Ketamine is a valuable anaesthetic and analgesic that in recent years has gained notoriety as a recreational drug. Recently, ketamine has also been proposed as a novel treatment for depression and post-traumatic stress disorder. Beyond its anaesthetic actions, however, the effects of ketamine on brain activity have rarely been probed. Here we examined the cortical electroencephalography (EEG) response to ketamine of 12 sheep. Following ketamine administration, EEG changes were immediate and widespread, affecting the full extent of the EEG frequency spectrum measured (0–125 Hz). After recovery from sedation during which low frequency activity dominated, the EEG was characterised by short periods (2–3 s) of alternating low (<14 Hz) and high (>35 Hz) frequency oscillation. This alternating EEG rhythm phase is likely to underlie the dissociative actions of ketamine, since it is during this phase that ketamine users report hallucinations. At the highest intravenous dose used (24 mg/kg), in 5/6 sheep we observed a novel effect of ketamine, namely the complete cessation of cortical EEG activity. This persisted for up to several minutes, after which cortical activity resumed. This phenomenon is likely to explain the ‘k-hole’, a state of oblivion likened to a near death experience that is keenly sought by ketamine abusers.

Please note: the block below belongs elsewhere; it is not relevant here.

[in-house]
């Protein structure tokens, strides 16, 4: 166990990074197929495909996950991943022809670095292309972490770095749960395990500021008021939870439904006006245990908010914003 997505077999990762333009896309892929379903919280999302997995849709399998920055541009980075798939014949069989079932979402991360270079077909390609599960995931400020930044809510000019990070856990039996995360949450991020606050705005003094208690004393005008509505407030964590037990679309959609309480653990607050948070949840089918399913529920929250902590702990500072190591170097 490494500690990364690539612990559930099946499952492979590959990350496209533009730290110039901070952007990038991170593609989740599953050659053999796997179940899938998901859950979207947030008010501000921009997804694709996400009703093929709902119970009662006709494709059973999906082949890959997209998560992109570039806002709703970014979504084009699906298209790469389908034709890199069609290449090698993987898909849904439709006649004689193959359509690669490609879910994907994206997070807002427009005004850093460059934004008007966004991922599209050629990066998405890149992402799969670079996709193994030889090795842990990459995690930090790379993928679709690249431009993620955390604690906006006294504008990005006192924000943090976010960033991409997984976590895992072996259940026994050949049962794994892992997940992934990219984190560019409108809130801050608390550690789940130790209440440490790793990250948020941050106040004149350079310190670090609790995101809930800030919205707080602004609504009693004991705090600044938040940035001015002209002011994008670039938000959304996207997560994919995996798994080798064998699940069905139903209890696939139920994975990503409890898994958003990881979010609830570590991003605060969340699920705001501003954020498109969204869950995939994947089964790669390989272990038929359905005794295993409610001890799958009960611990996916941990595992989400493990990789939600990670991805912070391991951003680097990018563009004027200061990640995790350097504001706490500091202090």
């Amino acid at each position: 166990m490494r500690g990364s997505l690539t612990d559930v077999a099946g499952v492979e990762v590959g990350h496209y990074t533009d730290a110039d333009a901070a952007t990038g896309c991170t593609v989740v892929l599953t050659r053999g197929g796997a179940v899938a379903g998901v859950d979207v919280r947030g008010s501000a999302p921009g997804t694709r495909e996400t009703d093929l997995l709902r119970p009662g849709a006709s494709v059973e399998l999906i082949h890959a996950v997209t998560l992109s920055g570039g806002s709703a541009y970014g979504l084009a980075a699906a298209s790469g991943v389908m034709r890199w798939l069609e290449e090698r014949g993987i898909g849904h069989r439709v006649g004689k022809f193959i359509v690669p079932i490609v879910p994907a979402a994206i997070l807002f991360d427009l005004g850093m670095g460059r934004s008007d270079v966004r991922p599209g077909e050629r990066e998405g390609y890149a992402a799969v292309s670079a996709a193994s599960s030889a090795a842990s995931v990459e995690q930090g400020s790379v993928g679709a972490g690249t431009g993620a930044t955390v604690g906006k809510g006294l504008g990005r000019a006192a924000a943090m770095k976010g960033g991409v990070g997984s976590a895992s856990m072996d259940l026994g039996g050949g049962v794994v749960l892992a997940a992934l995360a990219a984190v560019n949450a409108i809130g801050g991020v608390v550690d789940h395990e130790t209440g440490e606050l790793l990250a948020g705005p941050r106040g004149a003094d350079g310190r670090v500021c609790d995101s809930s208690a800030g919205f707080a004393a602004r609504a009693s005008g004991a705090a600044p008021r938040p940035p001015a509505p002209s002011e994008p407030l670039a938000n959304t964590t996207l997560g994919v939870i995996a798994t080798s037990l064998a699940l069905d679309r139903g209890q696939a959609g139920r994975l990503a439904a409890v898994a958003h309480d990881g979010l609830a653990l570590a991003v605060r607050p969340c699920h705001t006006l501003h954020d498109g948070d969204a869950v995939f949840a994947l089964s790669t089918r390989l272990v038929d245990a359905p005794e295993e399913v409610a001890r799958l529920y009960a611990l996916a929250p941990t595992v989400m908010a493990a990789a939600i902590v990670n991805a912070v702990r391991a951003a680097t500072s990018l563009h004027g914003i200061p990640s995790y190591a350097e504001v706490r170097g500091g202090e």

Ketamine is a neuroactive phencyclidine derivative highly valued for its anaesthetic and analgesic properties1,2. Used in both medicine3 and veterinary medicine4 it has a rapid onset of action and does not cause respiratory depression5. Termed a ‘dissociative’ anaesthetic, it causes a characteristic anaesthesia whereby patients are catatonic and do not appear to process information, yet can swallow and open their eyes3. The analgesic effects of ketamine occur at lower concentrations than its anaesthetic effects, and persist beyond emergence from anaesthesia6. Ketamine is particularly valuable as an anaesthetic and analgesic where resources are limited, such as in field situations and developing countries. These qualities have earned ketamine its place on the World Health Organisation’s essential drug list7.
The dissociative state induced by ketamine almost certainly underlies its appeal as a recreational drug8. Psychic sensations associated with emergence from ketamine anaesthesia are frequently reported, and because of this, clinical use of ketamine is largely restricted to veterinary medicine and young or elderly human patients9. Subjective effects include perceptual distortions, sensations of floating, vivid dreams or illusions, distortion of sense of time and space, and alterations in mood state and body awareness10. At a sufficiently high dose, both awareness of self and surroundings, and interactions with others become profoundly impaired - a state known as the ‘k-hole’11. Dissociation of the conscious from the physical self under the influence of ketamine is substantiated in psychophysiological studies in normal subjects (e.g. the false hand illusion12).